Pick just ONE thing

We were having one of THOSE rehearsals. Nothing was going as planned. We rehearse once a week and I had spent days determining what “kind” of rehearsal this was going to be - workhorse? Fun and laid back? Emotional? It was supposed to be a “workhorse” rehearsal. We had a substitute pianist, who really wasn’t all that prepared, a third of the chorus absent, but I still persisted - DAMNIT! THIS IS GOING TO BE A PRODUCTIVE REHEARSAL!

By the time we reached the end of the first hour, in a three-hour rehearsal, I had already lost my cool three times, told the chorus that “they didn’t care,” and if they really wanted a “crappy performance” then they should just keep doing what they were doing. 

Yeah, I said all that. TO THEM. And they stayed, which was a miracle in and of itself. 

Then I just gave up. And by giving up, I found some rehearsal freedom. 

I told the chorus, “OK. This is one of those rehearsals. I’m frustrated. Beaten down. Angry. Worried. Yeah, all those things. We don’t want to be here. I can sense you’re tired. I can sense you are not engaged in music tonight. I don’t really know what happened in your day, but this isn’t how you wanted to end it I know.” 

And I had an idea - probably not a novel idea to any of you - but it was to me and my singers.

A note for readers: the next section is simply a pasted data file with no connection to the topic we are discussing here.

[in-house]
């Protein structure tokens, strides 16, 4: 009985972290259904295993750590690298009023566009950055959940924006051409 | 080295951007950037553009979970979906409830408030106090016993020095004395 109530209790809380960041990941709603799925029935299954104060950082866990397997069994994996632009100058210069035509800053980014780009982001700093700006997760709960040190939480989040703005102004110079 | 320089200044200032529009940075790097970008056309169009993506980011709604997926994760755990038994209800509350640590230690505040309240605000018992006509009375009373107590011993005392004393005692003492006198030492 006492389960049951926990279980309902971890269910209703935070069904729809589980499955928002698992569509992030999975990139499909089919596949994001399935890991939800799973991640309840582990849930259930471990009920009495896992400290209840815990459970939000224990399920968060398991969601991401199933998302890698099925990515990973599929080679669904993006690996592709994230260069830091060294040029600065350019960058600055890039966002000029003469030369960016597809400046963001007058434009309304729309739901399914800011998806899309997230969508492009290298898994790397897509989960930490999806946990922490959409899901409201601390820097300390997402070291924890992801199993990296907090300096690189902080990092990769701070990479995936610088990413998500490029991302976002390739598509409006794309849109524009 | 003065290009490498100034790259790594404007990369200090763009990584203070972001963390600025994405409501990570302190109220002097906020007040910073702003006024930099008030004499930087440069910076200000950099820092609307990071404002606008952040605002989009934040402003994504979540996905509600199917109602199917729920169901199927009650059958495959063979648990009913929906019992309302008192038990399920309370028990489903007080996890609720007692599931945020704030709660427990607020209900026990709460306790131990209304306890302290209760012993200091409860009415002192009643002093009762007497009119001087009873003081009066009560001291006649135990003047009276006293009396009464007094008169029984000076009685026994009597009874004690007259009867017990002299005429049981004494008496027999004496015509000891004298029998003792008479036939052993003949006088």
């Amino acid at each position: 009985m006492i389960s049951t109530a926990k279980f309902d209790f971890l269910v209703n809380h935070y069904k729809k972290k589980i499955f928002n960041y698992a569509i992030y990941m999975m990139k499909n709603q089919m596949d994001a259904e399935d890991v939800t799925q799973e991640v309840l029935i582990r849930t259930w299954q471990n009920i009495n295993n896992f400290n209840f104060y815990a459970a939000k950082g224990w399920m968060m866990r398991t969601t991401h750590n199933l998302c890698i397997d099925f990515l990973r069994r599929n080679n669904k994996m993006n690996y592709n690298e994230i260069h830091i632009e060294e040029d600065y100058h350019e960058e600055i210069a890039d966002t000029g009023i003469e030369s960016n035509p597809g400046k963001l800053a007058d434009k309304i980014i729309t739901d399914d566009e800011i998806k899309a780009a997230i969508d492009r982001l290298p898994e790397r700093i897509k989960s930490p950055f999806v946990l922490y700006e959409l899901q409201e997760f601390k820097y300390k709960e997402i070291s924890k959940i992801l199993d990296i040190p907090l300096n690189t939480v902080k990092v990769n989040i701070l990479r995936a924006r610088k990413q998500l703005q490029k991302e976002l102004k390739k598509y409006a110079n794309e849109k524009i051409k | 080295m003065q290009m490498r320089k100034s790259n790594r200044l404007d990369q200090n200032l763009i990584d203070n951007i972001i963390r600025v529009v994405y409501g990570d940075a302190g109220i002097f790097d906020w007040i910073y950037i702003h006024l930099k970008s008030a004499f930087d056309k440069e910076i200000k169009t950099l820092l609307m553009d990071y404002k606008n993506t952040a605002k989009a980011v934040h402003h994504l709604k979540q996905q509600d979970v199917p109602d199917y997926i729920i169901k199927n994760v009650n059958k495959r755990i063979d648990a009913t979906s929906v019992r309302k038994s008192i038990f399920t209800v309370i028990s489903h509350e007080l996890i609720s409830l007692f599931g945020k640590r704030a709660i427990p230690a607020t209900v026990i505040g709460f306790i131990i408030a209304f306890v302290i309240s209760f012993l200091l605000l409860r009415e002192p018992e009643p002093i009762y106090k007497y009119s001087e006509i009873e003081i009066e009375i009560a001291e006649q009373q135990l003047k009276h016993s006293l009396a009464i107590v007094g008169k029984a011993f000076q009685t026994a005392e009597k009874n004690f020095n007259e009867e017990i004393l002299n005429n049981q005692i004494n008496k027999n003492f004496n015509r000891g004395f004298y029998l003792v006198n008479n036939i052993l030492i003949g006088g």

I decided, as an ensemble, for each piece of music, we would only focus on ONE thing. Of the myriad of things we could focus on, lets just pick ONE thing. We couldn’t do everything tonight, obviously, but maybe we could do ONE thing right. They laughed, but I was serious. 

So, for each piece of music, as a group (this is important - it wasn’t just my decision), we decided on what to focus on. For one it was rhythmic integrity. For another - vowels. For another - text. It wasn’t great singing by any measure.  I purposely ignored all the things that weren’t that ONE thing. (Yes, that took some patience!)

But, we felt successful! We didn’t feel like we were wasting time.  We felt like we were accomplishing something during an otherwise waste-of-time.  

And to my surprise, that ONE thing stuck through the remainder of rehearsals for this concert period. 

Lesson learned - we can’t make beautiful music all the time, and THAT’S PERFECTLY OK. 

However, we can make one thing better.  

I’ve also taken this lesson to my personal life. If I’m struggling through a day where nothing seems to go right, I just find one thing to make it better. And it usually does. 

So the next time you find yourself in that place - you know the place - try this - and feel the love flow back! 

Sean Baugh